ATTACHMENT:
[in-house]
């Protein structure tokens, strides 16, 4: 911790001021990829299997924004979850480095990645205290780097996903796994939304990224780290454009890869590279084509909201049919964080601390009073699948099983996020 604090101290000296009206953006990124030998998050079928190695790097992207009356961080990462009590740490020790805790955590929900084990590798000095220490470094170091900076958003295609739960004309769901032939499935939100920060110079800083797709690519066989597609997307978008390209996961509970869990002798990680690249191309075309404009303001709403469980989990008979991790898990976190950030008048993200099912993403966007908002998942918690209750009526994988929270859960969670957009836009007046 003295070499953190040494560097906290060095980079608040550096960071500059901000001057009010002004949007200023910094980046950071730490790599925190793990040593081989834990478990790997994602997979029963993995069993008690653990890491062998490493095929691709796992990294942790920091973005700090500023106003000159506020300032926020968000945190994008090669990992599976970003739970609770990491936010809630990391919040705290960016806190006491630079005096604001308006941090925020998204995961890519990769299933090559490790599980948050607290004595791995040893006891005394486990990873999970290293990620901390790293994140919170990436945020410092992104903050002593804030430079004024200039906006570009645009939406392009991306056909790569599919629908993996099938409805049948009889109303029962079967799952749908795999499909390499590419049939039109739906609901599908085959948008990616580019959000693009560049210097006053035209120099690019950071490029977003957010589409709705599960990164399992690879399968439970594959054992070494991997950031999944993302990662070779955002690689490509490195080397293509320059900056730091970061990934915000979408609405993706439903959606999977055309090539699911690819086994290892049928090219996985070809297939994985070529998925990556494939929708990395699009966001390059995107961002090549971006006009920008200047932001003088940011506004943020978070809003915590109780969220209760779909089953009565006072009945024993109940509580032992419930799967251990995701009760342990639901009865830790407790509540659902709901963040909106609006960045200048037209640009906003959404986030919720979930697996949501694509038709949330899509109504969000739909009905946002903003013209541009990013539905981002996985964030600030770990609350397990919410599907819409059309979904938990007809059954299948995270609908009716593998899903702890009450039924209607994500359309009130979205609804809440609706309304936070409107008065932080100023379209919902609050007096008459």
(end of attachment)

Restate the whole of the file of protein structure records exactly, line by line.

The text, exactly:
[in-house]
């Protein structure tokens, strides 16, 4: 911790001021990829299997924004979850480095990645205290780097996903796994939304990224780290454009890869590279084509909201049919964080601390009073699948099983996020 604090101290000296009206953006990124030998998050079928190695790097992207009356961080990462009590740490020790805790955590929900084990590798000095220490470094170091900076958003295609739960004309769901032939499935939100920060110079800083797709690519066989597609997307978008390209996961509970869990002798990680690249191309075309404009303001709403469980989990008979991790898990976190950030008048993200099912993403966007908002998942918690209750009526994988929270859960969670957009836009007046 003295070499953190040494560097906290060095980079608040550096960071500059901000001057009010002004949007200023910094980046950071730490790599925190793990040593081989834990478990790997994602997979029963993995069993008690653990890491062998490493095929691709796992990294942790920091973005700090500023106003000159506020300032926020968000945190994008090669990992599976970003739970609770990491936010809630990391919040705290960016806190006491630079005096604001308006941090925020998204995961890519990769299933090559490790599980948050607290004595791995040893006891005394486990990873999970290293990620901390790293994140919170990436945020410092992104903050002593804030430079004024200039906006570009645009939406392009991306056909790569599919629908993996099938409805049948009889109303029962079967799952749908795999499909390499590419049939039109739906609901599908085959948008990616580019959000693009560049210097006053035209120099690019950071490029977003957010589409709705599960990164399992690879399968439970594959054992070494991997950031999944993302990662070779955002690689490509490195080397293509320059900056730091970061990934915000979408609405993706439903959606999977055309090539699911690819086994290892049928090219996985070809297939994985070529998925990556494939929708990395699009966001390059995107961002090549971006006009920008200047932001003088940011506004943020978070809003915590109780969220209760779909089953009565006072009945024993109940509580032992419930799967251990995701009760342990639901009865830790407790509540659902709901963040909106609006960045200048037209640009906003959404986030919720979930697996949501694509038709949330899509109504969000739909009905946002903003013209541009990013539905981002996985964030600030770990609350397990919410599907819409059309979904938990007809059954299948995270609908009716593998899903702890009450039924209607994500359309009130979205609804809440609706309304936070409107008065932080100023379209919902609050007096008459």